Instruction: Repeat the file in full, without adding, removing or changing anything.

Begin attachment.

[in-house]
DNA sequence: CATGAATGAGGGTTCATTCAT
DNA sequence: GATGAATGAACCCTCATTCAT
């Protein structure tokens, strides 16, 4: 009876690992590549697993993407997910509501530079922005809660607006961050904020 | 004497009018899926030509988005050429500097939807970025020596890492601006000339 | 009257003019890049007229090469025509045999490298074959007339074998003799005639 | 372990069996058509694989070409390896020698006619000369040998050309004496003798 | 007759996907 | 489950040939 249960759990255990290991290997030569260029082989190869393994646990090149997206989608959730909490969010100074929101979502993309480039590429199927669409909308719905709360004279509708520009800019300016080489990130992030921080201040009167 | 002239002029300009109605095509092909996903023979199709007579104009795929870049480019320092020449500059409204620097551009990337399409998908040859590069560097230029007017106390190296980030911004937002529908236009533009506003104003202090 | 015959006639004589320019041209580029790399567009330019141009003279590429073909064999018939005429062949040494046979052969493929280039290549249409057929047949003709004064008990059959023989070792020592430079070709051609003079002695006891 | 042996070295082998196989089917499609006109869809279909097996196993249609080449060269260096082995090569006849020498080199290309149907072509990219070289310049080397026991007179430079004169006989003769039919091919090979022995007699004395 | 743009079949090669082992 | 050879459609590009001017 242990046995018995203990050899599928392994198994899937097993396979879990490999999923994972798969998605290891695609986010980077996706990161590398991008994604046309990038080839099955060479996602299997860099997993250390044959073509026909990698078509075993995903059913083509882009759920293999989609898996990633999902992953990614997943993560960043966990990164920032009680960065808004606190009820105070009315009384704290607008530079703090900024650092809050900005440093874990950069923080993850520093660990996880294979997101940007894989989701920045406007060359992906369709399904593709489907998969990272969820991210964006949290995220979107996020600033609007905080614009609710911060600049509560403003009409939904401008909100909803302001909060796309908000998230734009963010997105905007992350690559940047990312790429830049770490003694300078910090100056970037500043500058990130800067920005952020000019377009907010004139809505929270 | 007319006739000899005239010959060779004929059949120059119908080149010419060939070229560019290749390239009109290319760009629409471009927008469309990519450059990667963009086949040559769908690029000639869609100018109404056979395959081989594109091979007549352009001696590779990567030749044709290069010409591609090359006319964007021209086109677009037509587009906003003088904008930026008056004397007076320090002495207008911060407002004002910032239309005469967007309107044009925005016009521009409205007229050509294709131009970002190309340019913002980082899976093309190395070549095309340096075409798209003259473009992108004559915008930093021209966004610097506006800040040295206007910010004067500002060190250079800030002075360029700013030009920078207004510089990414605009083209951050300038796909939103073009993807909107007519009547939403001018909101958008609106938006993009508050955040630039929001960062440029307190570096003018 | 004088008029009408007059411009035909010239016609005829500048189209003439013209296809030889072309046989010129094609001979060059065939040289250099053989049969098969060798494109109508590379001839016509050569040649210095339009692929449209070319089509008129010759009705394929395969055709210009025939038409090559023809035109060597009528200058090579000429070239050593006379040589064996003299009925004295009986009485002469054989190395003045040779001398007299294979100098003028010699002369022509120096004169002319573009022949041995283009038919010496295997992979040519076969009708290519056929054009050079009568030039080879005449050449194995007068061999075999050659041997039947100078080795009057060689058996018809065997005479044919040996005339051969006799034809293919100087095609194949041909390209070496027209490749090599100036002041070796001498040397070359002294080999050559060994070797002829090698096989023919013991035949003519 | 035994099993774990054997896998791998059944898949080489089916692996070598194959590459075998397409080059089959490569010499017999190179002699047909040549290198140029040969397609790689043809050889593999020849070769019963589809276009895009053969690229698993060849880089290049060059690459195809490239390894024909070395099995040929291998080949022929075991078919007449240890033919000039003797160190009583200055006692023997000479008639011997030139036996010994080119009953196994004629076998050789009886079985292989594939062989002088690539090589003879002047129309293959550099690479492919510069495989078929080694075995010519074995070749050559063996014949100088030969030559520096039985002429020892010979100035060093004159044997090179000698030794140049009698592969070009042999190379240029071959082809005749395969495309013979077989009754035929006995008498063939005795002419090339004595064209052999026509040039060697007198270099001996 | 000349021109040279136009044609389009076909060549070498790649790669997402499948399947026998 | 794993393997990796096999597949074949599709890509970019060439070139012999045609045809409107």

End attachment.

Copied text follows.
[in-house]
DNA sequence: CATGAATGAGGGTTCATTCAT
DNA sequence: GATGAATGAACCCTCATTCAT
């Protein structure tokens, strides 16, 4: 009876690992590549697993993407997910509501530079922005809660607006961050904020 | 004497009018899926030509988005050429500097939807970025020596890492601006000339 | 009257003019890049007229090469025509045999490298074959007339074998003799005639 | 372990069996058509694989070409390896020698006619000369040998050309004496003798 | 007759996907 | 489950040939 249960759990255990290991290997030569260029082989190869393994646990090149997206989608959730909490969010100074929101979502993309480039590429199927669409909308719905709360004279509708520009800019300016080489990130992030921080201040009167 | 002239002029300009109605095509092909996903023979199709007579104009795929870049480019320092020449500059409204620097551009990337399409998908040859590069560097230029007017106390190296980030911004937002529908236009533009506003104003202090 | 015959006639004589320019041209580029790399567009330019141009003279590429073909064999018939005429062949040494046979052969493929280039290549249409057929047949003709004064008990059959023989070792020592430079070709051609003079002695006891 | 042996070295082998196989089917499609006109869809279909097996196993249609080449060269260096082995090569006849020498080199290309149907072509990219070289310049080397026991007179430079004169006989003769039919091919090979022995007699004395 | 743009079949090669082992 | 050879459609590009001017 242990046995018995203990050899599928392994198994899937097993396979879990490999999923994972798969998605290891695609986010980077996706990161590398991008994604046309990038080839099955060479996602299997860099997993250390044959073509026909990698078509075993995903059913083509882009759920293999989609898996990633999902992953990614997943993560960043966990990164920032009680960065808004606190009820105070009315009384704290607008530079703090900024650092809050900005440093874990950069923080993850520093660990996880294979997101940007894989989701920045406007060359992906369709399904593709489907998969990272969820991210964006949290995220979107996020600033609007905080614009609710911060600049509560403003009409939904401008909100909803302001909060796309908000998230734009963010997105905007992350690559940047990312790429830049770490003694300078910090100056970037500043500058990130800067920005952020000019377009907010004139809505929270 | 007319006739000899005239010959060779004929059949120059119908080149010419060939070229560019290749390239009109290319760009629409471009927008469309990519450059990667963009086949040559769908690029000639869609100018109404056979395959081989594109091979007549352009001696590779990567030749044709290069010409591609090359006319964007021209086109677009037509587009906003003088904008930026008056004397007076320090002495207008911060407002004002910032239309005469967007309107044009925005016009521009409205007229050509294709131009970002190309340019913002980082899976093309190395070549095309340096075409798209003259473009992108004559915008930093021209966004610097506006800040040295206007910010004067500002060190250079800030002075360029700013030009920078207004510089990414605009083209951050300038796909939103073009993807909107007519009547939403001018909101958008609106938006993009508050955040630039929001960062440029307190570096003018 | 004088008029009408007059411009035909010239016609005829500048189209003439013209296809030889072309046989010129094609001979060059065939040289250099053989049969098969060798494109109508590379001839016509050569040649210095339009692929449209070319089509008129010759009705394929395969055709210009025939038409090559023809035109060597009528200058090579000429070239050593006379040589064996003299009925004295009986009485002469054989190395003045040779001398007299294979100098003028010699002369022509120096004169002319573009022949041995283009038919010496295997992979040519076969009708290519056929054009050079009568030039080879005449050449194995007068061999075999050659041997039947100078080795009057060689058996018809065997005479044919040996005339051969006799034809293919100087095609194949041909390209070496027209490749090599100036002041070796001498040397070359002294080999050559060994070797002829090698096989023919013991035949003519 | 035994099993774990054997896998791998059944898949080489089916692996070598194959590459075998397409080059089959490569010499017999190179002699047909040549290198140029040969397609790689043809050889593999020849070769019963589809276009895009053969690229698993060849880089290049060059690459195809490239390894024909070395099995040929291998080949022929075991078919007449240890033919000039003797160190009583200055006692023997000479008639011997030139036996010994080119009953196994004629076998050789009886079985292989594939062989002088690539090589003879002047129309293959550099690479492919510069495989078929080694075995010519074995070749050559063996014949100088030969030559520096039985002429020892010979100035060093004159044997090179000698030794140049009698592969070009042999190379240029071959082809005749395969495309013979077989009754035929006995008498063939005795002419090339004595064209052999026509040039060697007198270099001996 | 000349021109040279136009044609389009076909060549070498790649790669997402499948399947026998 | 794993393997990796096999597949074949599709890509970019060439070139012999045609045809409107």